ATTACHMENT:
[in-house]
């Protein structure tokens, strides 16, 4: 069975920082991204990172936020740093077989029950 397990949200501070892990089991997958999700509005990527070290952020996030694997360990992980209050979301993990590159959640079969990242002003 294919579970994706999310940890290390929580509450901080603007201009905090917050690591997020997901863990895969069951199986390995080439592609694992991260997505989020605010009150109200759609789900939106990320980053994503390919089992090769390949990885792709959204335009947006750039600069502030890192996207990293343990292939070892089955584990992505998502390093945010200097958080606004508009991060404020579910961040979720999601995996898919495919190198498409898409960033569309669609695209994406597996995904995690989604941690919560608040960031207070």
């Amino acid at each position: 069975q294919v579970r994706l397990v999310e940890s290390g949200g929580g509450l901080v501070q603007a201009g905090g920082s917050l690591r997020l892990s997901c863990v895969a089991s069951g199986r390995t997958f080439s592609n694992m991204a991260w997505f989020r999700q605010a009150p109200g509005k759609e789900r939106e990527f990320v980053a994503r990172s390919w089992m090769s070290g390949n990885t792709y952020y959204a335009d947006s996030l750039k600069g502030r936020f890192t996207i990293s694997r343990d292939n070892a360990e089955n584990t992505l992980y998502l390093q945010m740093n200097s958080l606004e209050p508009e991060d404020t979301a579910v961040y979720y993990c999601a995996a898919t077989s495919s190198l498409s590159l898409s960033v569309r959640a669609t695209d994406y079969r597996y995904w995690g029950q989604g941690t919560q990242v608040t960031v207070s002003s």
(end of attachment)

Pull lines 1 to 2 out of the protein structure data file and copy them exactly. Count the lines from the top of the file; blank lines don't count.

[in-house]
């Protein structure tokens, strides 16, 4: 069975920082991204990172936020740093077989029950 397990949200501070892990089991997958999700509005990527070290952020996030694997360990992980209050979301993990590159959640079969990242002003 294919579970994706999310940890290390929580509450901080603007201009905090917050690591997020997901863990895969069951199986390995080439592609694992991260997505989020605010009150109200759609789900939106990320980053994503390919089992090769390949990885792709959204335009947006750039600069502030890192996207990293343990292939070892089955584990992505998502390093945010200097958080606004508009991060404020579910961040979720999601995996898919495919190198498409898409960033569309669609695209994406597996995904995690989604941690919560608040960031207070």